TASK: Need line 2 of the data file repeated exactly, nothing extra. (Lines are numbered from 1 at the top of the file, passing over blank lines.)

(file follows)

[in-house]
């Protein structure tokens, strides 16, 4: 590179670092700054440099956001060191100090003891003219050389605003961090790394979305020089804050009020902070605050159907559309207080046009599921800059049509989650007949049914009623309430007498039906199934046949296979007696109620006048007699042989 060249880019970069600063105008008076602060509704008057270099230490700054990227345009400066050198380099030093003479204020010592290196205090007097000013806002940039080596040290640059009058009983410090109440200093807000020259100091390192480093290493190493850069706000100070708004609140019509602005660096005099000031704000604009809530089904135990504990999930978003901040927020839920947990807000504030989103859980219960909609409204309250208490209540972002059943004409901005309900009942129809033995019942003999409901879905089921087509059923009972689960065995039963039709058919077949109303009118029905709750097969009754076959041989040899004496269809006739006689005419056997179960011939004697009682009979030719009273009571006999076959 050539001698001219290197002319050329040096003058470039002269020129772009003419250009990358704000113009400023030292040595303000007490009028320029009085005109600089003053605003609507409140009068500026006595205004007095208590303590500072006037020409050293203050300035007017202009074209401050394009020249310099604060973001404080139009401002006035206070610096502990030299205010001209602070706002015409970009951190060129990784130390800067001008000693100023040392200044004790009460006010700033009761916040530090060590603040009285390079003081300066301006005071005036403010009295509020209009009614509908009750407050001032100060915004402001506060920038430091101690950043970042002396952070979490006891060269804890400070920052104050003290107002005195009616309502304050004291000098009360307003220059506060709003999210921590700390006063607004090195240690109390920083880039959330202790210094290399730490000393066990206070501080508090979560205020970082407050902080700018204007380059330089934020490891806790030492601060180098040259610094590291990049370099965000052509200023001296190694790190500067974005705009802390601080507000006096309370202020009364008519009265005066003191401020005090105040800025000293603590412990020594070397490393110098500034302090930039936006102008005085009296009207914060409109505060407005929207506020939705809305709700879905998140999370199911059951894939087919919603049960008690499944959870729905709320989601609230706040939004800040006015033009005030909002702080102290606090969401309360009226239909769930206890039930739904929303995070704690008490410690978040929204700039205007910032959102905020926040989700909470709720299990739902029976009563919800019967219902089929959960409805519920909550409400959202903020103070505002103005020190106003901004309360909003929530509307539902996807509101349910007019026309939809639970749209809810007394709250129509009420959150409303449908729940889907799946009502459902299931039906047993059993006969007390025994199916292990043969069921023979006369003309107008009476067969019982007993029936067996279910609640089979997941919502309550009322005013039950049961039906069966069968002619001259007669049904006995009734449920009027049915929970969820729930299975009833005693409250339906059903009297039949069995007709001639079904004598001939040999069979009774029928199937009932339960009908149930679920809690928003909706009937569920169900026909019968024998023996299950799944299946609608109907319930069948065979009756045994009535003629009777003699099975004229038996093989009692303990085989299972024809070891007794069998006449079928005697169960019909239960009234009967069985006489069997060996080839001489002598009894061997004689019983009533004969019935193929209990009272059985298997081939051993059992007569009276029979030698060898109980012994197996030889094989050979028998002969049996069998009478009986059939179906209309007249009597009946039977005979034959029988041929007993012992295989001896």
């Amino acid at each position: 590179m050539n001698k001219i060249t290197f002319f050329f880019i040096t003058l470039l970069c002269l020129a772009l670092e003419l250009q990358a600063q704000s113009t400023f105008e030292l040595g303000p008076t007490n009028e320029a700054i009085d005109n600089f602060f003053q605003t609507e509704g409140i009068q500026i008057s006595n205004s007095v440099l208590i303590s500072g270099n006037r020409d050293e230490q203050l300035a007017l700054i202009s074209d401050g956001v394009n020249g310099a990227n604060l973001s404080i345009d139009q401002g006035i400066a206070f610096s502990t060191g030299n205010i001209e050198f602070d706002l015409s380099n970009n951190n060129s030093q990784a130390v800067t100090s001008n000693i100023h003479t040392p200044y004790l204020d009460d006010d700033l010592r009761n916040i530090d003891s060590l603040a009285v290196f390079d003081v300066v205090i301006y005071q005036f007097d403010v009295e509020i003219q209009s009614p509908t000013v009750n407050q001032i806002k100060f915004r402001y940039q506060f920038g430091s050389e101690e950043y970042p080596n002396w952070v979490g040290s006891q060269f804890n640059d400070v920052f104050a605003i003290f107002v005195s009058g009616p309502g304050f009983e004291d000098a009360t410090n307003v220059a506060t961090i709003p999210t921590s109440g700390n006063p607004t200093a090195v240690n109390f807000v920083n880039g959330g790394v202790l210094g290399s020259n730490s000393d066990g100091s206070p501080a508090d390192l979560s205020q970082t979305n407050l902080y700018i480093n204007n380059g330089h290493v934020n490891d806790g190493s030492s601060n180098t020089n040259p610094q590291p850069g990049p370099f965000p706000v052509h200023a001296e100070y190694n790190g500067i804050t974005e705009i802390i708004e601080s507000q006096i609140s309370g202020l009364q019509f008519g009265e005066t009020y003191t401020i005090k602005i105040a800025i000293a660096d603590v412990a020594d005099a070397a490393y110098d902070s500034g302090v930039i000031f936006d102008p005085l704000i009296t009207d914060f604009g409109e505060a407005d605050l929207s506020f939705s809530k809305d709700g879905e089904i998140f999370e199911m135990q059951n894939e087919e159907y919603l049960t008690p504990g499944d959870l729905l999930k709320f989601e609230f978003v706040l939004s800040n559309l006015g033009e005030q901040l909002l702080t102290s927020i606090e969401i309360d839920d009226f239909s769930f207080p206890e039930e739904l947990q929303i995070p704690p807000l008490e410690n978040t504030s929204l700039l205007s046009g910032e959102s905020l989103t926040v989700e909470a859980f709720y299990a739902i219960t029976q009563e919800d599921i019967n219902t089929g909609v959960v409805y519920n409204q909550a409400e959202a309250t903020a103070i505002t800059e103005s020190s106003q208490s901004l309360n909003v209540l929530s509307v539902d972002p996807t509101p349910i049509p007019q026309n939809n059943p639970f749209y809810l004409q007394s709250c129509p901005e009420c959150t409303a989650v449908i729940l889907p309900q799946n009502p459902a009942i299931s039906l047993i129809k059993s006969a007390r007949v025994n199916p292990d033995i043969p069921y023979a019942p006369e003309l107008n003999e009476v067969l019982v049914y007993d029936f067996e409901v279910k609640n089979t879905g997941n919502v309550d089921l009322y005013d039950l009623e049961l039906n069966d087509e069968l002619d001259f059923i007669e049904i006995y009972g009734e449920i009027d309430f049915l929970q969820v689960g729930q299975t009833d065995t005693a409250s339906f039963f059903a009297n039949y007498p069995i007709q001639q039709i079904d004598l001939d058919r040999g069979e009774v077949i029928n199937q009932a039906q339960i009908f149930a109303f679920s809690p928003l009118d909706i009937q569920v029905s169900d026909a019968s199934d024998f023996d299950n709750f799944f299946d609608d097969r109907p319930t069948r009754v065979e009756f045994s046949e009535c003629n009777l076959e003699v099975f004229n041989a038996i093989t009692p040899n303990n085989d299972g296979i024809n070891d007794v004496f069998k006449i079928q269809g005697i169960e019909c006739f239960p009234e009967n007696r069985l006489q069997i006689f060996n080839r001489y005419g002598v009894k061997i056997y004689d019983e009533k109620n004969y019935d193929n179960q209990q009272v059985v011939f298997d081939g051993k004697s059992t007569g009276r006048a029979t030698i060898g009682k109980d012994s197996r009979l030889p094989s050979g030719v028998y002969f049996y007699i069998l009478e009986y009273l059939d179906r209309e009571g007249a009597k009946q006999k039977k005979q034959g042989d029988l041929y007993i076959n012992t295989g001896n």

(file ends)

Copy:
């Protein structure tokens, strides 16, 4: 590179670092700054440099956001060191100090003891003219050389605003961090790394979305020089804050009020902070605050159907559309207080046009599921800059049509989650007949049914009623309430007498039906199934046949296979007696109620006048007699042989 060249880019970069600063105008008076602060509704008057270099230490700054990227345009400066050198380099030093003479204020010592290196205090007097000013806002940039080596040290640059009058009983410090109440200093807000020259100091390192480093290493190493850069706000100070708004609140019509602005660096005099000031704000604009809530089904135990504990999930978003901040927020839920947990807000504030989103859980219960909609409204309250208490209540972002059943004409901005309900009942129809033995019942003999409901879905089921087509059923009972689960065995039963039709058919077949109303009118029905709750097969009754076959041989040899004496269809006739006689005419056997179960011939004697009682009979030719009273009571006999076959 050539001698001219290197002319050329040096003058470039002269020129772009003419250009990358704000113009400023030292040595303000007490009028320029009085005109600089003053605003609507409140009068500026006595205004007095208590303590500072006037020409050293203050300035007017202009074209401050394009020249310099604060973001404080139009401002006035206070610096502990030299205010001209602070706002015409970009951190060129990784130390800067001008000693100023040392200044004790009460006010700033009761916040530090060590603040009285390079003081300066301006005071005036403010009295509020209009009614509908009750407050001032100060915004402001506060920038430091101690950043970042002396952070979490006891060269804890400070920052104050003290107002005195009616309502304050004291000098009360307003220059506060709003999210921590700390006063607004090195240690109390920083880039959330202790210094290399730490000393066990206070501080508090979560205020970082407050902080700018204007380059330089934020490891806790030492601060180098040259610094590291990049370099965000052509200023001296190694790190500067974005705009802390601080507000006096309370202020009364008519009265005066003191401020005090105040800025000293603590412990020594070397490393110098500034302090930039936006102008005085009296009207914060409109505060407005929207506020939705809305709700879905998140999370199911059951894939087919919603049960008690499944959870729905709320989601609230706040939004800040006015033009005030909002702080102290606090969401309360009226239909769930206890039930739904929303995070704690008490410690978040929204700039205007910032959102905020926040989700909470709720299990739902029976009563919800019967219902089929959960409805519920909550409400959202903020103070505002103005020190106003901004309360909003929530509307539902996807509101349910007019026309939809639970749209809810007394709250129509009420959150409303449908729940889907799946009502459902299931039906047993059993006969007390025994199916292990043969069921023979006369003309107008009476067969019982007993029936067996279910609640089979997941919502309550009322005013039950049961039906069966069968002619001259007669049904006995009734449920009027049915929970969820729930299975009833005693409250339906059903009297039949069995007709001639079904004598001939040999069979009774029928199937009932339960009908149930679920809690928003909706009937569920169900026909019968024998023996299950799944299946609608109907319930069948065979009756045994009535003629009777003699099975004229038996093989009692303990085989299972024809070891007794069998006449079928005697169960019909239960009234009967069985006489069997060996080839001489002598009894061997004689019983009533004969019935193929209990009272059985298997081939051993059992007569009276029979030698060898109980012994197996030889094989050979028998002969049996069998009478009986059939179906209309007249009597009946039977005979034959029988041929007993012992295989001896």